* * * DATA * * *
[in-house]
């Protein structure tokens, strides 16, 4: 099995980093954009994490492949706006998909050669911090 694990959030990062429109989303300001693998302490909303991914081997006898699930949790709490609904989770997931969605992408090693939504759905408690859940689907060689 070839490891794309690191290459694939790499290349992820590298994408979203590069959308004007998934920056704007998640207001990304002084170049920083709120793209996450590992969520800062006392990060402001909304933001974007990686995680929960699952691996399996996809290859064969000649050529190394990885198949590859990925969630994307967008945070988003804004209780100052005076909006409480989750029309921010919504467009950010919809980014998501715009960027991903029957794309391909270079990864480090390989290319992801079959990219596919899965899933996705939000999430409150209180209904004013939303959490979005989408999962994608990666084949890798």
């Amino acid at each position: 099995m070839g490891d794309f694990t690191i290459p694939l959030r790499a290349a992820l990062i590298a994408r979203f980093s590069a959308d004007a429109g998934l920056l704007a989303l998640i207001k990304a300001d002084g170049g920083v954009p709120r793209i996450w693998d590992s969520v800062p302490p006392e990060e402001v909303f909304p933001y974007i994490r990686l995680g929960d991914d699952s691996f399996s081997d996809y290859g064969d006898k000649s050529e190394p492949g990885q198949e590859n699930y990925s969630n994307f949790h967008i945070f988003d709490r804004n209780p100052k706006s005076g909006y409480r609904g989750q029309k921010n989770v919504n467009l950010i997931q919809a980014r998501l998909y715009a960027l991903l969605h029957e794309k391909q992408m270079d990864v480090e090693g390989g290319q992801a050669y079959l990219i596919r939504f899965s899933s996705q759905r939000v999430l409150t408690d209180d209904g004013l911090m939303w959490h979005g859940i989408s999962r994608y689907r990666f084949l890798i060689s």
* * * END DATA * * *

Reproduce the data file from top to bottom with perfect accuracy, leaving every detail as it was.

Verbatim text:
[in-house]
């Protein structure tokens, strides 16, 4: 099995980093954009994490492949706006998909050669911090 694990959030990062429109989303300001693998302490909303991914081997006898699930949790709490609904989770997931969605992408090693939504759905408690859940689907060689 070839490891794309690191290459694939790499290349992820590298994408979203590069959308004007998934920056704007998640207001990304002084170049920083709120793209996450590992969520800062006392990060402001909304933001974007990686995680929960699952691996399996996809290859064969000649050529190394990885198949590859990925969630994307967008945070988003804004209780100052005076909006409480989750029309921010919504467009950010919809980014998501715009960027991903029957794309391909270079990864480090390989290319992801079959990219596919899965899933996705939000999430409150209180209904004013939303959490979005989408999962994608990666084949890798």
């Amino acid at each position: 099995m070839g490891d794309f694990t690191i290459p694939l959030r790499a290349a992820l990062i590298a994408r979203f980093s590069a959308d004007a429109g998934l920056l704007a989303l998640i207001k990304a300001d002084g170049g920083v954009p709120r793209i996450w693998d590992s969520v800062p302490p006392e990060e402001v909303f909304p933001y974007i994490r990686l995680g929960d991914d699952s691996f399996s081997d996809y290859g064969d006898k000649s050529e190394p492949g990885q198949e590859n699930y990925s969630n994307f949790h967008i945070f988003d709490r804004n209780p100052k706006s005076g909006y409480r609904g989750q029309k921010n989770v919504n467009l950010i997931q919809a980014r998501l998909y715009a960027l991903l969605h029957e794309k391909q992408m270079d990864v480090e090693g390989g290319q992801a050669y079959l990219i596919r939504f899965s899933s996705q759905r939000v999430l409150t408690d209180d209904g004013l911090m939303w959490h979005g859940i989408s999962r994608y689907r990666f084949l890798i060689s």